Today, Findmypast releases The New England Naturalizations 1791-1906.

These were filed throughout the six states of New England: Connecticut, Maine, Massachusetts, New Hampshire, Rhode Island, and Vermont, all popular destinations for immigration and settlement since colonial times due to the rich and expansive farmlands and large towns and cities such Boston, Providence and Hartford.

There are 635,867 records in this wonderful collection, which could hold the key to your family's American beginnings. Just in case you find your ancestors settled there, here's a little background to beautiful New England...

The War of Independence

The foundations of the War of Independence were laid in New England. Following the Glorious Revolution of 1689 and the overthrow of King James, an uprising in Boston saw Sir Edmond Andros,  the Royal Governor deposed by the people of the city while Anglicans and government officials were seized.

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Tension gradually rose until in the February of 1775 Parliament declared Massachusetts to be in a state of open rebellion, signifying the start of the War of American Independence.

The first battles of the war were fought in Lexington and Concord, Massachusetts, later leading to the Siege of Boston by continental troops. In March of 1776, British forces were compelled to retreat from the city.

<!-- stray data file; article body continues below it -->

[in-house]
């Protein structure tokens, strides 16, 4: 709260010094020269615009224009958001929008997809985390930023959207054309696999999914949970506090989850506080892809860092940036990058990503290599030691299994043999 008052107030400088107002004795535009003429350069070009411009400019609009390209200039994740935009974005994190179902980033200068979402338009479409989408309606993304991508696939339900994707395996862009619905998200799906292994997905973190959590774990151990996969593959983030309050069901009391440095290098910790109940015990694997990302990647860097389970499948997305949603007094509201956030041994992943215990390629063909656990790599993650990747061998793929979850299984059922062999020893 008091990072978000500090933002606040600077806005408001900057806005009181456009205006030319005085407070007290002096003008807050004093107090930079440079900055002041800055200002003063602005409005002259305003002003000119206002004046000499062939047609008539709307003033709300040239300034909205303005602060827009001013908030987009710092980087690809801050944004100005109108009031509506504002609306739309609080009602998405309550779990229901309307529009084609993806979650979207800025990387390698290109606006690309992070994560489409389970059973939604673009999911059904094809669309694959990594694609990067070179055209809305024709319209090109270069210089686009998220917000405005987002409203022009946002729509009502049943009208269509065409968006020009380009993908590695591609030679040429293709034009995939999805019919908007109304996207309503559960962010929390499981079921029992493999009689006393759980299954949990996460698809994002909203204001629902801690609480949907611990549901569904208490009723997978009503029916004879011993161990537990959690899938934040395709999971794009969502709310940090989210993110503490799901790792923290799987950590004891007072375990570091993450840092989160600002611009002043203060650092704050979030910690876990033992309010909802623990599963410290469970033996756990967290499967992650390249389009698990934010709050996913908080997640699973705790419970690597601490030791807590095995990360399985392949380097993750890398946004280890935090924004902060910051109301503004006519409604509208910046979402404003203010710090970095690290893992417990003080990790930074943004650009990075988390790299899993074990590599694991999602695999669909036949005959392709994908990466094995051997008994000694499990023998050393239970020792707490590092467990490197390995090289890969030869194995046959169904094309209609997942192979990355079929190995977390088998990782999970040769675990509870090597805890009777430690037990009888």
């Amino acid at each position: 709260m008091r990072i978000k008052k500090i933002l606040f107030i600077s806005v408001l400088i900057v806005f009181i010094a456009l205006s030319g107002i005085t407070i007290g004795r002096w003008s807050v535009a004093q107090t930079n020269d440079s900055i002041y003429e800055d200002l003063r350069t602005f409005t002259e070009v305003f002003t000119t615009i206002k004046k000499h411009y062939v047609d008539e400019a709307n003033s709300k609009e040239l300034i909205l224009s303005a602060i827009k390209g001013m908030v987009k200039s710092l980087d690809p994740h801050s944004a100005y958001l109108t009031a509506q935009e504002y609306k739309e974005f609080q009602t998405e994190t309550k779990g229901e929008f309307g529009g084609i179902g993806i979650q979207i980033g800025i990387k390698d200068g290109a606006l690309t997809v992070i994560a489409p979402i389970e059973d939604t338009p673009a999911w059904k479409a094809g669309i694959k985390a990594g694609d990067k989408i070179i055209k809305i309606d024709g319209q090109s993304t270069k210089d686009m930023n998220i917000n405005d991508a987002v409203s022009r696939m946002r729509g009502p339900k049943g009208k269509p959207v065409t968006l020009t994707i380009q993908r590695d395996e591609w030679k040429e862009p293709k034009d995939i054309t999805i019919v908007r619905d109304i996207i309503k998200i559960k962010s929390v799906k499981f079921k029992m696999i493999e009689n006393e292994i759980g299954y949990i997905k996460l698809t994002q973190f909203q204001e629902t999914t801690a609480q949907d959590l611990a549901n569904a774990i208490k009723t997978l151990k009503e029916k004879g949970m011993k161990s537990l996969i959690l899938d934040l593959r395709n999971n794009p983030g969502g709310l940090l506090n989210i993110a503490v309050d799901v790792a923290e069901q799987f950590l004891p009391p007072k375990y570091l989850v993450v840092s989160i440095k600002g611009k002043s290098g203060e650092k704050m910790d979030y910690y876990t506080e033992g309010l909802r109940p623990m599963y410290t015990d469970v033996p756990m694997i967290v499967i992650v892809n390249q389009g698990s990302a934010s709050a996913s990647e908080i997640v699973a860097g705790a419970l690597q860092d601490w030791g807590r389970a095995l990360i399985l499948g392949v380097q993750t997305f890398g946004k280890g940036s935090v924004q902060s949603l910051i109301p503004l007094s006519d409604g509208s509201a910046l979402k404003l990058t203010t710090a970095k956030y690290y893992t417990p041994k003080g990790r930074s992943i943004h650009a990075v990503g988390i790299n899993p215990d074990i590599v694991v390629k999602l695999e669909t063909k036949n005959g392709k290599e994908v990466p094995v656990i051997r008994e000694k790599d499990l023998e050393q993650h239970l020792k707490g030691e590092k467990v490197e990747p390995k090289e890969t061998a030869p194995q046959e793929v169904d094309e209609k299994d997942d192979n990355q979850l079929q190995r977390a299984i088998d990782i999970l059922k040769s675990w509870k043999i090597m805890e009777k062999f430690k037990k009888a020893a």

The Abolition of slavery

After the War, New England ceased to be a meaningful political unit, but retained a status as a defined cultural region consisting of its now-sovereign constituent states.

Cosmopolitan and forward thinking, the region was at the forefront of the abolition movement and by 1784, all of the constituent states had taken steps towards ending slavery, with Vermont and Massachusetts introducing total abolition in 1777 and 1783.

New England: A free state

After settling a dispute with New York, Vermont was admitted to statehood in 1791, formally completing the defined area of New England. On March 15, 1820, as part of the Missouri Compromise, the territory of Maine, formerly a part of Massachusetts, was admitted to the Union as a free state.

Today, New England is defined as made up of the six states of Connecticut, Maine, Massachusetts, New Hampshire, Rhode Island, and Vermont. Despite the past hostilities, New England maintained a relationship with Great Britain and the Crown.

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The War of 1812 led to a movement within the region for secession from the United States as New England, still economically damaged by the previous war, relied heavily on trade with the British and many powerful merchants were desperate to protect the area’s interests and preserve is political influence.